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Posts Tagged ‘Democratic National Convention’

Maybe it’s the basketball.  Or, more precisely, the lesser fervor for college football.  Maybe it goes back as far as the “vale of humility” days, the paucity of plantations and plantation aristocracy, and the state’s reluctance to secede.  Maybe it’s just having “north” in the name, but even before North Carolina popped up blue on the 2008 electoral map, other Southerners often looked at the Old North State and weren’t entirely sure it was really ‘South.’

Geography put North Carolina in the Upper South, made it hard for the state to thrive in the antebellum economy (a regressive state constitution didn’t help), but made it easier for the state – especially its Piedmont – to grab hold of the various “New South” projects with a grip unmatched, except for maybe Atlanta’s.

Former Charlotte Observer editor Ed Williams, a Mississippi native, said of North Carolina, “In this state, there was a fierce and ceaseless battle between the forces of enlightenment and reaction, and, unlike in most of the South, the outcome was not a foregone conclusion.”  The standard narrative and popular conception – inside and outside the state – emphasize the battle, that North Carolina at least put up a good fight against its worst impulses and “the burden of Southern history.”  Before any North Carolinian pulls a muscle reaching to pat his own back, though, he would be wise to remember that enlightenment lost the battle at least often as it won, that post-Reconstruction North Carolina has been home to the only armed coup of an elected government in U.S. history, “Bloody Gaston,” at least 168 lynchings between 1865 and 19411, the 1979 Greensboro Massacre, and – for 30 years – Senator Jesse Helms.

Still, the rest of the South tends to look at North Carolina and see Chapel Hill, as wayward and subversive in its sociology department as in its preference for the Smith Center.  They see Asheville, with its high-end resorts and hippie enclaves.  They hear the nasally voices of all the halfbacks (who left the Northeast for Florida, missed changing seasons, and moved halfway back) and the in-migrants working high-tech or high-creativity jobs in the Research Triangle Park (some look askance at our having a Research Triangle Park in the first place).  They see Charlotte, as gleaming and as gridlocked as any Northeastern metropolis.  A hotel clerk in south Georgia once asked where I was from, and said, “Well, that’s almost the South,” when I told him2.  My own wife, Alabama-born and bred, told me, when we were dating, that she’d never thought of North Carolina as “really” the South, though she did think so of Virginia, and I must “really” love her since I married her anyway.

That’s what the South sees.  The rest of the nation looks at North Carolina and just sees more South.  As far as most of America is concerned, my wife and I, for all practical purposes, are from the same place.  A colleague in the book business once took me to dinner with him and some of his New York friends, who were friendly and welcoming and visibly surprised that I could carry my end of conversations about politics and pop culture.3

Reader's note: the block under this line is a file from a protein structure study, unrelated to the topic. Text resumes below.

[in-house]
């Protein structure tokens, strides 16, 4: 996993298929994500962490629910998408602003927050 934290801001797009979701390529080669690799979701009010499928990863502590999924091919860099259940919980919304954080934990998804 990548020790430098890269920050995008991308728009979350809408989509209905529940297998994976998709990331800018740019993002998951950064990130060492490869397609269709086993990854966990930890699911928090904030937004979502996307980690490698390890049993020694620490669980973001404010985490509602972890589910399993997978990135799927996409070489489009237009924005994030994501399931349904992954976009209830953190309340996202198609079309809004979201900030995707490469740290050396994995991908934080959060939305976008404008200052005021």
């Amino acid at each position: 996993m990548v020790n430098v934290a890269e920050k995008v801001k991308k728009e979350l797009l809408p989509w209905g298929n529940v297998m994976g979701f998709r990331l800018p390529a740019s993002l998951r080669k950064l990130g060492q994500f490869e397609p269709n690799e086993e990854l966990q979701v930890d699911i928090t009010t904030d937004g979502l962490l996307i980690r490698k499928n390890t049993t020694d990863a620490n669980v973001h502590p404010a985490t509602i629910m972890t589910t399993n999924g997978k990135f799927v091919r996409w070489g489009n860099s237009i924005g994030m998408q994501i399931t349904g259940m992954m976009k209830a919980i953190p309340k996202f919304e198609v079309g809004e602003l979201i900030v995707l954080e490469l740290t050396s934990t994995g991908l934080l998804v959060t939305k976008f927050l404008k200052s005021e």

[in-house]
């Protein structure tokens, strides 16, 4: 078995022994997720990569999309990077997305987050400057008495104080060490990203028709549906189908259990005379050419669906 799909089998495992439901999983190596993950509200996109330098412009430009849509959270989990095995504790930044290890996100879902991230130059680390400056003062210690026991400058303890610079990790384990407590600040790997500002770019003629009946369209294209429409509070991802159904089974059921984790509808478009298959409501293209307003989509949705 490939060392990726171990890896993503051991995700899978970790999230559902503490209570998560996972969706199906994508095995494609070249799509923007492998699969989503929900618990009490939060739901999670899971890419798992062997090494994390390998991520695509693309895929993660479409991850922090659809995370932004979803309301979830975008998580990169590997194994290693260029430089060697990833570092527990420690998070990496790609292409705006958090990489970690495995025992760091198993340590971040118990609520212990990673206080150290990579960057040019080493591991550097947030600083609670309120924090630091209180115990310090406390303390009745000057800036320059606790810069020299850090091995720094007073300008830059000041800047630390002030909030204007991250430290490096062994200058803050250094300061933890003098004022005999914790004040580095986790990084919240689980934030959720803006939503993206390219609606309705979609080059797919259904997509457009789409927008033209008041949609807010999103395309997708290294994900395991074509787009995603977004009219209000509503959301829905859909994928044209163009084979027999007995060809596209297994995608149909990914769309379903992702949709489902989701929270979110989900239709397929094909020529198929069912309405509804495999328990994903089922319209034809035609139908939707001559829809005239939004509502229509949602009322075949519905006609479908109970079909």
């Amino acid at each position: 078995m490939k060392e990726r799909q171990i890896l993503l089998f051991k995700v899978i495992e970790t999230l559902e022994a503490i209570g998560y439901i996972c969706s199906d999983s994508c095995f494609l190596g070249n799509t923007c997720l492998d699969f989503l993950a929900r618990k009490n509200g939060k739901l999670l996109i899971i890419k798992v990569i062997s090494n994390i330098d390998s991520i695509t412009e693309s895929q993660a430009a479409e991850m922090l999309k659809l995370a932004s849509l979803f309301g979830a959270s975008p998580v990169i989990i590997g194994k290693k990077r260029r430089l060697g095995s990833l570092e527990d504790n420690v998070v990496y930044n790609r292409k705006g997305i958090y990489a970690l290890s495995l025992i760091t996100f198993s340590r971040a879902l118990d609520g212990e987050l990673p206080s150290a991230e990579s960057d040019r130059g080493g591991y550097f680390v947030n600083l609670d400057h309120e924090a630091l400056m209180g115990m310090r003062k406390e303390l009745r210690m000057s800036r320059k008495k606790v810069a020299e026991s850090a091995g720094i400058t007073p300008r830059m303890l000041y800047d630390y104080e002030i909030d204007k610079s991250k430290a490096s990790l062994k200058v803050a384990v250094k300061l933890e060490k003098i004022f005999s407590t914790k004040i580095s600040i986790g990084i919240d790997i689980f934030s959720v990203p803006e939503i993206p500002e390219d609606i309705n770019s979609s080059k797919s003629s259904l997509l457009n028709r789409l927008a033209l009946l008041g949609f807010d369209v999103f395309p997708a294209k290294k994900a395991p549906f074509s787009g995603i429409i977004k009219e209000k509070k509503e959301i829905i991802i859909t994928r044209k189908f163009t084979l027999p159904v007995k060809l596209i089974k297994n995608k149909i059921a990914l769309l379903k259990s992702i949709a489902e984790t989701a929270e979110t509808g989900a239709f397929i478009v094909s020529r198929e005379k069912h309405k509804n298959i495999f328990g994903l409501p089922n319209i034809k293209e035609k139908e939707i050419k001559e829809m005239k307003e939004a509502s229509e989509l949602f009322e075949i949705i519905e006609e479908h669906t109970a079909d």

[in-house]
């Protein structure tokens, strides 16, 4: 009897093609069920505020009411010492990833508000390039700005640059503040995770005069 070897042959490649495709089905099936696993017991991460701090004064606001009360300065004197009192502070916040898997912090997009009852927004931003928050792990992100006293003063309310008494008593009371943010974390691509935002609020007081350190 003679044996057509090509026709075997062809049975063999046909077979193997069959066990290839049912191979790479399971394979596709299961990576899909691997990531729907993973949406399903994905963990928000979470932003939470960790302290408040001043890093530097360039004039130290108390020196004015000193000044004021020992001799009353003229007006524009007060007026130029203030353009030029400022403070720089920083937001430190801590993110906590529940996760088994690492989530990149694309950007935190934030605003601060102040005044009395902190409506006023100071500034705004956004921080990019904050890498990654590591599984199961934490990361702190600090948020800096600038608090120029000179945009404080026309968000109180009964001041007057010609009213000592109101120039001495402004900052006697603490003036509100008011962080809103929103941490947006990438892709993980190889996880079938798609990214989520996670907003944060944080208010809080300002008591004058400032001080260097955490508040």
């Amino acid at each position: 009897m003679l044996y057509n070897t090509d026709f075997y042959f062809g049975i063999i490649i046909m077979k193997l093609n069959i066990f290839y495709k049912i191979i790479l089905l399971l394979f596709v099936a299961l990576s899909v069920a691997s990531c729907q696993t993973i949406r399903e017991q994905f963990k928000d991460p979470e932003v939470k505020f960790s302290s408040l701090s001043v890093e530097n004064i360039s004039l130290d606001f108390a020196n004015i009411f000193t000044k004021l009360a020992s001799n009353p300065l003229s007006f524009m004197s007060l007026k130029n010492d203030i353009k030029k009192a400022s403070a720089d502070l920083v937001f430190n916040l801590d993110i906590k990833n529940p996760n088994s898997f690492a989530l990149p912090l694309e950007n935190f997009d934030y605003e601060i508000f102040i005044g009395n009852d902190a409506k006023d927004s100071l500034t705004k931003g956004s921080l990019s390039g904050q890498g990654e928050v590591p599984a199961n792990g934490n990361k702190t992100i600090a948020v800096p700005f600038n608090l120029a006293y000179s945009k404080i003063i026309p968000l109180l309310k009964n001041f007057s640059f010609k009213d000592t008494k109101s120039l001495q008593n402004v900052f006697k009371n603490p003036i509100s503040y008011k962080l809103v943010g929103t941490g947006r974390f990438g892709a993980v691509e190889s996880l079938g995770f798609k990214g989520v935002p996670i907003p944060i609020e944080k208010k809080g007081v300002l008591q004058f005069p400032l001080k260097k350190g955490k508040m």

The Daily Show came to Charlotte along with the Democratic National Convention, and for the most part they treated the host city as if it were a newly found province full of rustic exotics.  They got giddy over biscuits and grossly misrepresented our barbecue.  (This is too important for a footnote: In no sense can any meat still clinging to a rib be called “North Carolina barbecue,” unless the rib itself is still clinging to the rest of the hog, which is still cooking over hot coals.)

I love The Daily Show, which won a much-deserved 10th consecutive Emmy Award last night.  You know what other show won big at the Emmys?  Homeland, filmed in Charlotte, as were The Hunger Games and Talladega Nights and – um – the last season of The Bachelorette.  The Emmy broadcast honored the late Andy Griffith.  One presenter mentioned that another presenter hailed from North Carolina; he doesn’t, actually, but Emmy-winner Julianne Moore does.  So do this guy and this guy and this guy’s parents.

Charlotte is the 17th-largest city in the U.S. – bigger than Detroit, Boston, Seattle, Denver, and Washington, D.C. – and is at the center of the 33rd-largest metropolitan area, bigger than Austin’s, Indianapolis’s, and Milwaukee’s.  It’s second only to New York as a financial center, and is home to Bank of America.

Charlotte, in other words, is hardly a backwater, any more than Atlanta or Nashville or Richmond is, but perceptions abide.  Maybe that’s not all bad, at least to those of us who want the South to remain – in some sense if not all – the South, distinct and of a piece with the best of its particular history.  Even if the rest of that South isn’t at all sure how the Old North State fits in.

1 To be fair, that number falls below the figures for the rest of the Southern states, except Virginia, which is damning by faint praise at best.

2 I said back, “Watch it now,” in that smiling, friendly, no-but-seriously-you-better-watch-it-buddy kind of way that men have; it was the only response that would have satisfied him.

3 To preemptively answer my children and all others who would question my knowledge of pop culture, this conversation took place a long time ago.

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